But she does not know how to find either.

“I know that Messiah is coming,” she says with a hope she has not felt for years upon years. “When He comes, He will explain everything to us.”

A smile is on His face. She has little time to wonder at the joy welling up within her at the sight of it.

“I, the one speaking to you – I am He.”


The water jar that had served to sustain for so long was forgotten, left behind. She had something better now – this man, this Jesus – His were words that that satisfied, Living Water that would continue to nourish her soul. If the Messiah would speak to her – then perhaps she was worth more than the sum of her sins and sorrows. Perhaps her future was to be greater than her past.

So filled with hope was this woman that she ran to the people who had ostracized her and shared the remarkable encounter she had just experienced. And they (how they must have wondered at her sudden smile and her gladness!) made their way to Jesus.

The change in her – and the Truth that rang through her words – caused “many Samaritans from that town” to believe in Him. But when they met Jesus for themselves, urging Him to stay, their faith became their own. “We no longer believe just because of what you said; now we have heard for ourselves, and we know that this man really is the Savior of the world,” they said to her.

This, friends, this is the way of Jesus – this is His marvelous light calling a people out of darkness. This is the Son of God reaching out to draw men and women to the Father. The surrounding world, at that time, thought that the Samaritans had no worth. But God does not judge as men judges – He sees hearts created with His own hand, souls in need of His grace. So Jesus came to Samaria. He came to a Samaritan woman living in sin – knowing that there was no way she could ever have reached Him first. He extended mercy, offering her Living Water and Life Eternal. He included instead of excluded. He lifted up the looked-down-upon. He revealed Himself as the Messiah to someone everybody else would have dismissed as unimportant and unworthy.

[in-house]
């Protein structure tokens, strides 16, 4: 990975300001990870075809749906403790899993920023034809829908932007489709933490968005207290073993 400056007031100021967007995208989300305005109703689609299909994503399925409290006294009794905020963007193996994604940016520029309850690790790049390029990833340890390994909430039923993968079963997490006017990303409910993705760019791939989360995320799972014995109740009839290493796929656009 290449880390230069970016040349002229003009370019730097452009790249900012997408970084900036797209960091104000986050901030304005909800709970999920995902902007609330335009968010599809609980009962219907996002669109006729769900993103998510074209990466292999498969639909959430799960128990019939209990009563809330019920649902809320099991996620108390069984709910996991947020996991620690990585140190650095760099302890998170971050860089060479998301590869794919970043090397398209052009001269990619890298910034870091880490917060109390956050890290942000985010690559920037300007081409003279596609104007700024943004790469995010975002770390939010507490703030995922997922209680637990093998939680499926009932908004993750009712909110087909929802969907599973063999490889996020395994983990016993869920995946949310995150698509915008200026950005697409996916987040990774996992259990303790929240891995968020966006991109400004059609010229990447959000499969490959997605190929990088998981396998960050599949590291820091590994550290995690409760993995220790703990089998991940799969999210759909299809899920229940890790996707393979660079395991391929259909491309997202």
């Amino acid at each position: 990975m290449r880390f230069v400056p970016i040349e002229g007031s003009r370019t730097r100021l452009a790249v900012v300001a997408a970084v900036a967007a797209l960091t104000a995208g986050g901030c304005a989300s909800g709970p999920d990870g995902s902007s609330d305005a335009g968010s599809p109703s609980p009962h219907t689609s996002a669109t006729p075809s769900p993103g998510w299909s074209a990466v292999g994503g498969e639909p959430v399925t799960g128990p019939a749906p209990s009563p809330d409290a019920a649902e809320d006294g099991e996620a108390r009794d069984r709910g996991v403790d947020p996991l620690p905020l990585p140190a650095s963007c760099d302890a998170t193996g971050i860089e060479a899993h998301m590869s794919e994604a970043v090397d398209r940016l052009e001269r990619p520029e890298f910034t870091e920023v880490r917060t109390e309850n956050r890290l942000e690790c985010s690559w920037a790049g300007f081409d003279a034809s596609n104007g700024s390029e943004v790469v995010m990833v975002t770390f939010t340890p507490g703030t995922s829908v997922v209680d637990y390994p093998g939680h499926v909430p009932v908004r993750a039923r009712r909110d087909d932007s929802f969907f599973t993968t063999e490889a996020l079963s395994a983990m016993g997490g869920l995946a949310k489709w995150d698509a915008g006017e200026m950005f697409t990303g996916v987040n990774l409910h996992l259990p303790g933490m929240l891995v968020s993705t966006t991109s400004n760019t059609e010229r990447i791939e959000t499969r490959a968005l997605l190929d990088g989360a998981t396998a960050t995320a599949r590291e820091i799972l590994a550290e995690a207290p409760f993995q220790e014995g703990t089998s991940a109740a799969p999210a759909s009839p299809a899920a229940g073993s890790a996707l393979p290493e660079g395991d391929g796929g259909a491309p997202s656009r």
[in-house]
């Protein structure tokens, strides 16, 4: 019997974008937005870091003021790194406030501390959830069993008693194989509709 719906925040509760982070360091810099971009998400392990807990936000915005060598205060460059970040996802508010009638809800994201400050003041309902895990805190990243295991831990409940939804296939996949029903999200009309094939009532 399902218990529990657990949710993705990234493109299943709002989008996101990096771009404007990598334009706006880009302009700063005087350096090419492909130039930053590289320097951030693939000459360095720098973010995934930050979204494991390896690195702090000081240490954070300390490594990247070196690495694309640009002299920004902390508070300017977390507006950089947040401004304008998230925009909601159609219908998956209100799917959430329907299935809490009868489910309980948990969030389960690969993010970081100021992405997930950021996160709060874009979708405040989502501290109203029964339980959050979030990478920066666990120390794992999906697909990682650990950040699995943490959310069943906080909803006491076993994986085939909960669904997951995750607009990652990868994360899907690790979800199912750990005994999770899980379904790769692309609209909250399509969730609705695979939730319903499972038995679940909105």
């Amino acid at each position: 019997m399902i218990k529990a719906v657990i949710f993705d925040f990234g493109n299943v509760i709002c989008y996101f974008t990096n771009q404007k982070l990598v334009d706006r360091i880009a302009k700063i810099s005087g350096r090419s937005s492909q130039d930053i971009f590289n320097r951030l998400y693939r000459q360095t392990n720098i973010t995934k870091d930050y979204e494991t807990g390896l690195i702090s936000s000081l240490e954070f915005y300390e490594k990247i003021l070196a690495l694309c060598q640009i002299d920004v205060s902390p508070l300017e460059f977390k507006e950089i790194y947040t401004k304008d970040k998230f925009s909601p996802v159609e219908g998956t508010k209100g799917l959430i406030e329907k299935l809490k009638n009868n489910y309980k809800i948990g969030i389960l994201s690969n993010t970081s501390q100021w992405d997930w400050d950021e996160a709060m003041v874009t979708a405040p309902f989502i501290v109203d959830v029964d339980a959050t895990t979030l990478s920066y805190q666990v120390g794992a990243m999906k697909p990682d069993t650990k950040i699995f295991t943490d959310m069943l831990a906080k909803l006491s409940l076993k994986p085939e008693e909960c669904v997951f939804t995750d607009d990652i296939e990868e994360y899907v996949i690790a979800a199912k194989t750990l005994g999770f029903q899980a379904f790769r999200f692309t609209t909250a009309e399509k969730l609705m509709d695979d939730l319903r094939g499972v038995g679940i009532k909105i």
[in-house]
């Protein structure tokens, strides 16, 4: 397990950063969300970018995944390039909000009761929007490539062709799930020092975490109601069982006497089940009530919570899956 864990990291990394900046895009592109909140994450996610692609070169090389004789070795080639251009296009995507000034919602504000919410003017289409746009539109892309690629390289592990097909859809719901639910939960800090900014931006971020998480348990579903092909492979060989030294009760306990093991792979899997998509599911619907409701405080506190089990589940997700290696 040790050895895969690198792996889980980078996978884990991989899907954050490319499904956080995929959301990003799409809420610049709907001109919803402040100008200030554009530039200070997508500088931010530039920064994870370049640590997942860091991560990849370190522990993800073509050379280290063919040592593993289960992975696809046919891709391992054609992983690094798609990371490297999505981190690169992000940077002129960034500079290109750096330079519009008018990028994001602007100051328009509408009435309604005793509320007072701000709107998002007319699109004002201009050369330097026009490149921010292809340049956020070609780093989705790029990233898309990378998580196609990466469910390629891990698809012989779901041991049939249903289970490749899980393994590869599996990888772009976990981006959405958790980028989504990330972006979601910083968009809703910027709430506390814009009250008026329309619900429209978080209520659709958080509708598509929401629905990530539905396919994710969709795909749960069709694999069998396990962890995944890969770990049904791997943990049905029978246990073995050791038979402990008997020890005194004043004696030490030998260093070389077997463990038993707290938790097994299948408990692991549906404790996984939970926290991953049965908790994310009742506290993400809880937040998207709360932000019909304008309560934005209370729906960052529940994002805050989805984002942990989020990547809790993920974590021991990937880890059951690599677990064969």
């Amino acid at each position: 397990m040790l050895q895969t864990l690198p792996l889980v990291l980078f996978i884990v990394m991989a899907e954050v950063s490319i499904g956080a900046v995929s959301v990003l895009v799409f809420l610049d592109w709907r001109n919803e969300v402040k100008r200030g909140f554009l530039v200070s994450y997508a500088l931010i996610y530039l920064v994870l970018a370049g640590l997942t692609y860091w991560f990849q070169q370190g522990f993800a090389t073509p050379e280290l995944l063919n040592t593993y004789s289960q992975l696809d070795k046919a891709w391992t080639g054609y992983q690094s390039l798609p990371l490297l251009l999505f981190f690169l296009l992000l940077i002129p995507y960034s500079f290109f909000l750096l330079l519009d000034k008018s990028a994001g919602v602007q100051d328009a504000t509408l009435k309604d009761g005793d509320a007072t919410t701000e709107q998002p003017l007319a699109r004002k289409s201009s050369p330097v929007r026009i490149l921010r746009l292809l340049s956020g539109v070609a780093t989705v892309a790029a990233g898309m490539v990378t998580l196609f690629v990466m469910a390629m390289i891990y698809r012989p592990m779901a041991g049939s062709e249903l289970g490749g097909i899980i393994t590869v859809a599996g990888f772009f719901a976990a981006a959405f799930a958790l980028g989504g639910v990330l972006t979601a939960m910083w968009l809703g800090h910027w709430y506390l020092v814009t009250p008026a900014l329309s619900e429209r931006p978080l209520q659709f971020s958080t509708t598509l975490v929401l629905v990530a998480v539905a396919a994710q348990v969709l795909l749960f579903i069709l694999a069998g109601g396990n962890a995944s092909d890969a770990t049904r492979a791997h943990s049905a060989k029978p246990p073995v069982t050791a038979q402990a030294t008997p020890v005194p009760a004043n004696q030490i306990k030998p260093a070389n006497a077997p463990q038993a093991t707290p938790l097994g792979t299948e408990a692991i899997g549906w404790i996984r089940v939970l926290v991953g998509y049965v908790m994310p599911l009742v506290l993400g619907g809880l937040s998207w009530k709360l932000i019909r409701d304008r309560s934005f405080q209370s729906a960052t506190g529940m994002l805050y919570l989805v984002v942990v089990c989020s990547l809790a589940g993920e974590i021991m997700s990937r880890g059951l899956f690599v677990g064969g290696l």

And I can hardly take it in, this truth that just as He came for her — for that sheep who had wandered into sin and brokenness – He came for me, too. Because I was like that woman of Samaria – living from one bad decision to the next, trying to find some way to feel whole and worthwhile. I, too, chose sin and found shame a constant companion.

But Jesus came to me – through His Word and through the actions of people who shared their hope, just like she did on that long-ago day – and He set me free from my past. And although consequences do not always disappear (like we wish they could!), His love upholds, encourages, and strengthens us as we move forward into a future that is – yes- greater than our past. His presence makes all the difference.

So – today – if you feel alone or if you feel like the regrets of your past are hanging dark over your present…if you have felt the heart-cracking pain of rejection or you feel less than enough, inferior and unimportant…if you have felt a longing for something more and tried to satisfy that yearning but never felt it met – then I hope that these words will come to you, loud and clear:

There is One who knows you, right where you are. The Messiah has come and He knows everything about you, from beginning to end. And no matter what others might say – God says that you are fearfully and wonderfully made…and you are loved by Him.